Often on the road he would slip away from his teammates to attend Sunday Mass. After he retired he became vice-president of the hockey club, where he continued with charitable work, raising millions of dollars to help disabled children through the Jean Beliveau Foundation. He was offered the post of Governor-General of Canada, but declined because, he said, he wanted to spend more time with his family. His son in law, who was a police officer, had committed suicide, leaving Mr. Beliveau’s daughter as the single mother of two young daughters. Mr. Beliveau felt she needed him more than he needed to be head of state.

“It was the main reason I turned it down,” he said.

Mr. Beliveau was a voracious reader with a particular taste for biography and, perhaps not surprisingly, theology. He once told the Montreal Gazette that if he could only have one book to read, it would be the Bible.

He leaves his wife of 61 years, whom he married in 1953 four months before he joined the Canadiens, and their daughter, Helene.  They lived modestly in a house he bought in 1955 in Old Longueuil, not far from the cathedral.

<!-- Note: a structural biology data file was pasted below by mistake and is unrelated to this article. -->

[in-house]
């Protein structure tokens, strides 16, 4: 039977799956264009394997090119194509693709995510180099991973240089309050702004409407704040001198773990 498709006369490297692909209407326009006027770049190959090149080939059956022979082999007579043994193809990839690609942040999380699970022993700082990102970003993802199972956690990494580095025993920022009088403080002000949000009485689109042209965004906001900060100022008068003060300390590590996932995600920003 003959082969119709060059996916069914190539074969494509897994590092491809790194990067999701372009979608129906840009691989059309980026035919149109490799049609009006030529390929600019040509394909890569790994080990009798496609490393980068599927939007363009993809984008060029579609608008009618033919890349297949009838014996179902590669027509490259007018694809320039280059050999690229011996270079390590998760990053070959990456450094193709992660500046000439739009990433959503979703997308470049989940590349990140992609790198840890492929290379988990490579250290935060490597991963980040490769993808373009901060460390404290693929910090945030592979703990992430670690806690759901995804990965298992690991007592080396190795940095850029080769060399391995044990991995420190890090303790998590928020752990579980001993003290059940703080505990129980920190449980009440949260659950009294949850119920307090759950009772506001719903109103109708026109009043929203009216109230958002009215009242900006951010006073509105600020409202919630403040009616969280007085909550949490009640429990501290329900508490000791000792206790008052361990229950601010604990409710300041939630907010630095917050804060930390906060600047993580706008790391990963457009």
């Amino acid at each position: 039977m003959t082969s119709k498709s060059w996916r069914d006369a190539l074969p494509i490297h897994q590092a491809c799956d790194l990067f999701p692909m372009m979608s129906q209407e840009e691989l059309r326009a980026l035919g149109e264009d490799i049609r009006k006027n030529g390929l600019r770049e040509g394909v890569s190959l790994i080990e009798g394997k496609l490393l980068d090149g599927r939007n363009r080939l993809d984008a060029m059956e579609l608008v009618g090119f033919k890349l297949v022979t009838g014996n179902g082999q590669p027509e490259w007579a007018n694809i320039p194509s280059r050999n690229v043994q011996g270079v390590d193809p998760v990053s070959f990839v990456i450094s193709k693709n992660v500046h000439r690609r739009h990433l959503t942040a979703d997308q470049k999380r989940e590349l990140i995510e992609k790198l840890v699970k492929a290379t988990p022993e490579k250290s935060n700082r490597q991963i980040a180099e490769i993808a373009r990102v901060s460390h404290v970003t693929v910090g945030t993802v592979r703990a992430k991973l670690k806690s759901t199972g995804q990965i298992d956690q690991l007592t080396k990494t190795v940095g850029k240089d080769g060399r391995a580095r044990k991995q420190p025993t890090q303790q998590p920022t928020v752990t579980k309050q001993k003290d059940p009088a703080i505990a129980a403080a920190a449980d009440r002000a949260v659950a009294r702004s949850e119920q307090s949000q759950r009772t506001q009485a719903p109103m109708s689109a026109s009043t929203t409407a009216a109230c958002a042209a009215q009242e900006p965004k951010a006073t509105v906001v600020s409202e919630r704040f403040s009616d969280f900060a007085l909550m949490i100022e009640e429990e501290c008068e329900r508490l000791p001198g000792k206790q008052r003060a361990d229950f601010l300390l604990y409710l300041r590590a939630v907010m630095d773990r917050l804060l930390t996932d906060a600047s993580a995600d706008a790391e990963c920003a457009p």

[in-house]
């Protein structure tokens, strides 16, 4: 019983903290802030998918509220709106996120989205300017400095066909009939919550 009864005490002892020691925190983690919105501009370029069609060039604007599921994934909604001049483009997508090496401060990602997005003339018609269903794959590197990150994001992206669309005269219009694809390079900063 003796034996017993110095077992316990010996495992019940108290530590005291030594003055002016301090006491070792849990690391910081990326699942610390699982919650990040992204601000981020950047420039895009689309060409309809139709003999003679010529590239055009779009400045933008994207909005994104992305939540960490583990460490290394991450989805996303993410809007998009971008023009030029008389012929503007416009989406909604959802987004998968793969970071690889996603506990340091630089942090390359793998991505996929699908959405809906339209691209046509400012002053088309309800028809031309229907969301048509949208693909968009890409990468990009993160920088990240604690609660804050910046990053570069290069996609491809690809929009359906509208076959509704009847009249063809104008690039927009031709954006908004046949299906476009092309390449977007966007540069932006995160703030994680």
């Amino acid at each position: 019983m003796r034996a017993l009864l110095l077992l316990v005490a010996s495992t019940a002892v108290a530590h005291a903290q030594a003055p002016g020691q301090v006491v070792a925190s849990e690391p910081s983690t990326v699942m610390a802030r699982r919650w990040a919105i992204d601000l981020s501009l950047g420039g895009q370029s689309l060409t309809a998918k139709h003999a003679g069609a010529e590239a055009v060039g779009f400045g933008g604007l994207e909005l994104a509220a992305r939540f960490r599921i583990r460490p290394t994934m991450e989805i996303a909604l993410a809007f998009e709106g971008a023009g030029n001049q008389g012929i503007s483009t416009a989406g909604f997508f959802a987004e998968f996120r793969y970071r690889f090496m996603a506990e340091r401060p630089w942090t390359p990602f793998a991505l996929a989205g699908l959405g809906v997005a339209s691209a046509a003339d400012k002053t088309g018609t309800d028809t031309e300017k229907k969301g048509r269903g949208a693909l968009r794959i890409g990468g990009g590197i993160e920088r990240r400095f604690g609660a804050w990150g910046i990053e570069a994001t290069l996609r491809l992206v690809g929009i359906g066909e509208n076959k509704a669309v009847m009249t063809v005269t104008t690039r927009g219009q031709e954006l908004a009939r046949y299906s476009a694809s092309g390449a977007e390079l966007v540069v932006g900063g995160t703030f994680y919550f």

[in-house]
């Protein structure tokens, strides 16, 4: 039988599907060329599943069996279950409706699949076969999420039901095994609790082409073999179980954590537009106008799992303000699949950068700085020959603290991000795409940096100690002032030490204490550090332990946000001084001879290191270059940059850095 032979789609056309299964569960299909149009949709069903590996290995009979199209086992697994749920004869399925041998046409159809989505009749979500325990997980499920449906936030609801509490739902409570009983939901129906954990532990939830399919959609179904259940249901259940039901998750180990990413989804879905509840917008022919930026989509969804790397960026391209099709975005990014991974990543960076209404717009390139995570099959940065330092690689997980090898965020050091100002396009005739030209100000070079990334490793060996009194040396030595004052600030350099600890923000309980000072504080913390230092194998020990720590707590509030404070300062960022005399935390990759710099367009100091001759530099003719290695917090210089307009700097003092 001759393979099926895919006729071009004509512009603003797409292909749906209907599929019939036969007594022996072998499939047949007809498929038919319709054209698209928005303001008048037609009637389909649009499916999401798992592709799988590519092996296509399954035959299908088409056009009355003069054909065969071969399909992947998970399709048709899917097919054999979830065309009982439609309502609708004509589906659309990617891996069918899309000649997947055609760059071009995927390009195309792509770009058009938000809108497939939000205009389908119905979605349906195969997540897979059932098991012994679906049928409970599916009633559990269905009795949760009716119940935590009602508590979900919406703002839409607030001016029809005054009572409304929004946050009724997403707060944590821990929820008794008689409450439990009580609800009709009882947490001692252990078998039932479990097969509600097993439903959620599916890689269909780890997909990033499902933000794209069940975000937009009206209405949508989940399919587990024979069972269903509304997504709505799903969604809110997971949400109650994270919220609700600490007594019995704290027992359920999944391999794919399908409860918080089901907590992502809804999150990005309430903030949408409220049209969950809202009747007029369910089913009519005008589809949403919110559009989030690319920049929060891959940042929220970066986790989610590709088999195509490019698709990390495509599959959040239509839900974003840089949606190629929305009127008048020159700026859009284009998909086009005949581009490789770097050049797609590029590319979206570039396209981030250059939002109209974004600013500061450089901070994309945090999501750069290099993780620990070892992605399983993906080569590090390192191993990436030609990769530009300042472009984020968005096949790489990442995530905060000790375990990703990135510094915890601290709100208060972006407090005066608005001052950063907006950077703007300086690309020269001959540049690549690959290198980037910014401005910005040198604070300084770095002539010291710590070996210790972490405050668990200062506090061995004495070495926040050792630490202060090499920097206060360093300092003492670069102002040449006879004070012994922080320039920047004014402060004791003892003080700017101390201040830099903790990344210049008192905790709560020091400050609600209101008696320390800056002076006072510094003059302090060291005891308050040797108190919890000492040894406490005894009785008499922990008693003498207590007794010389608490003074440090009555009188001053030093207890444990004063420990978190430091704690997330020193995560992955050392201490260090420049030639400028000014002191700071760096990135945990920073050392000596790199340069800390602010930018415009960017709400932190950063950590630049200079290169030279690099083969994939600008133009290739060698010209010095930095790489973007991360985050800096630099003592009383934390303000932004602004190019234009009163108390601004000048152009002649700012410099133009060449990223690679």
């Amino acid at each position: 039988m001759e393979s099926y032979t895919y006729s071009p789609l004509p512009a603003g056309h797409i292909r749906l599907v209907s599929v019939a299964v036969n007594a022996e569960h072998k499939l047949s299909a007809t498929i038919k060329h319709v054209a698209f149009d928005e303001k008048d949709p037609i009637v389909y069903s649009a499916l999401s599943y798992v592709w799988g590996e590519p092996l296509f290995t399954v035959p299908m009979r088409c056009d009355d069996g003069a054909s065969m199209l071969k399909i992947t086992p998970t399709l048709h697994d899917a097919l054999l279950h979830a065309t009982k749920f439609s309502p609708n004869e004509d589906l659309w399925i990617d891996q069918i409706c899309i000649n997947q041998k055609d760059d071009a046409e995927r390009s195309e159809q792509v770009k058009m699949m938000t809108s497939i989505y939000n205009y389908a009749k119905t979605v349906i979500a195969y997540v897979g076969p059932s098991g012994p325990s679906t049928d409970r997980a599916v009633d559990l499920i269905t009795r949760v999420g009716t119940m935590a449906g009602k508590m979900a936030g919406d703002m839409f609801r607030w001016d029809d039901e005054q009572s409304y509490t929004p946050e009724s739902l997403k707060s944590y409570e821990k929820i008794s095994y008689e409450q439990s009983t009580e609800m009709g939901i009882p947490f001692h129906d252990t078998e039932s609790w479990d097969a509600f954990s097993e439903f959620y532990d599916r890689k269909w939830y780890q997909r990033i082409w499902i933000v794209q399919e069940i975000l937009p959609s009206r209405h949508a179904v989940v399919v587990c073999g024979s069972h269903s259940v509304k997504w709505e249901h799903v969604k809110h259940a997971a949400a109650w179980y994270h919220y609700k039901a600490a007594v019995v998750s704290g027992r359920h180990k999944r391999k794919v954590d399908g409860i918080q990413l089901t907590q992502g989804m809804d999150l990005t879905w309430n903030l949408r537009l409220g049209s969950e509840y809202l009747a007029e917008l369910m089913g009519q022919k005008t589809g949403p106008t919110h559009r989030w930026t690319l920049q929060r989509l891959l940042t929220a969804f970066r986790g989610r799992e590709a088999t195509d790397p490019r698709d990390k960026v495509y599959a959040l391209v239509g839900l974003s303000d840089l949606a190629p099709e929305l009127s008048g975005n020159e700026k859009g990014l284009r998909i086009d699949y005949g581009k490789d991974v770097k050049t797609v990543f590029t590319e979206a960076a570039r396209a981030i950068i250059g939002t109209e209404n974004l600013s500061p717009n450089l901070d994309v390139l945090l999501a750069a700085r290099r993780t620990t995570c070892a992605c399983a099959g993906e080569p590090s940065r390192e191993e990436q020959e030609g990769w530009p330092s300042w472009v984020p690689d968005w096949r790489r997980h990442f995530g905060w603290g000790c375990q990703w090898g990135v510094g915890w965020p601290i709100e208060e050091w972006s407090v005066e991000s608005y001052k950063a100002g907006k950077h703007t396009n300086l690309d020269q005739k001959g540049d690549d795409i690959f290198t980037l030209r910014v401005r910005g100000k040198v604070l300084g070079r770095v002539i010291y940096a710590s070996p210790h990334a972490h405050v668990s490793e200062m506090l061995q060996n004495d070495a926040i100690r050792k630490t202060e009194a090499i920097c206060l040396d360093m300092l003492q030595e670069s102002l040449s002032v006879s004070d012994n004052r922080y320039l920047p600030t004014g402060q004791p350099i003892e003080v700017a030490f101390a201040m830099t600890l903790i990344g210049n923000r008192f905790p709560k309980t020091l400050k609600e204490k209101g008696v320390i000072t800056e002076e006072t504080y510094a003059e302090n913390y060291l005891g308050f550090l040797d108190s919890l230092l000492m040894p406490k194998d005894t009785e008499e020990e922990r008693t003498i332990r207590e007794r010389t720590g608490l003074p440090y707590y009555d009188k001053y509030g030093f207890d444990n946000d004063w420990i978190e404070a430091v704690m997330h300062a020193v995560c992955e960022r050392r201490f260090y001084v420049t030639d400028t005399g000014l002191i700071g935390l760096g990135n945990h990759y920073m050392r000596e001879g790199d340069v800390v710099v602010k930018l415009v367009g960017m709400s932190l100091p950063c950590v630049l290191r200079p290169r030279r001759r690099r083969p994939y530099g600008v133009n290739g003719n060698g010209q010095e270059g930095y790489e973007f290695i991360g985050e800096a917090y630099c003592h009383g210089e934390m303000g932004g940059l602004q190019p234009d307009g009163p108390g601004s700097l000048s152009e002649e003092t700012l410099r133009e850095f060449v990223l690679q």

The Canadiens’ organization honoured Mr. Beliveau in a ceremony before the Habs’ Dec. 9 game at the Bell Centre.

(Hustak is a freelance writer in Montreal.)

Comments (3)

This comment was minimized by the moderator on the site

May God Bless you, Mr. Beliveau.

Raymond
This comment was minimized by the moderator on the site

Mr. Beliveau was one of the best players on the ice and even better off of the ice. As a Leaf fan I still was a big fan of Mr. Beliveau. There is a long list of players(and others)who could learn how to live their lives from Mr. Jean Beliveau....

Mr. Beliveau was one of the best players on the ice and even better off of the ice. As a Leaf fan I still was a big fan of Mr. Beliveau. There is a long list of players(and others)who could learn how to live their lives from Mr. Jean Beliveau. May the Beliveau family feel God's love at this time.

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Roger Klassen
This comment was minimized by the moderator on the site

Jean Beliveau's class, humility & Stanley Cup championships will never be matched.

We are inspired by the authentic witness of Jean Beliveau’s faith.

Twenty years ago, I was blessed to interview Jean Beliveau in the old Montreal Forum and he...

Jean Beliveau's class, humility & Stanley Cup championships will never be matched.

We are inspired by the authentic witness of Jean Beliveau’s faith.

Twenty years ago, I was blessed to interview Jean Beliveau in the old Montreal Forum and he talked about growing up close to the Catholic Church.

Read More
Don Hall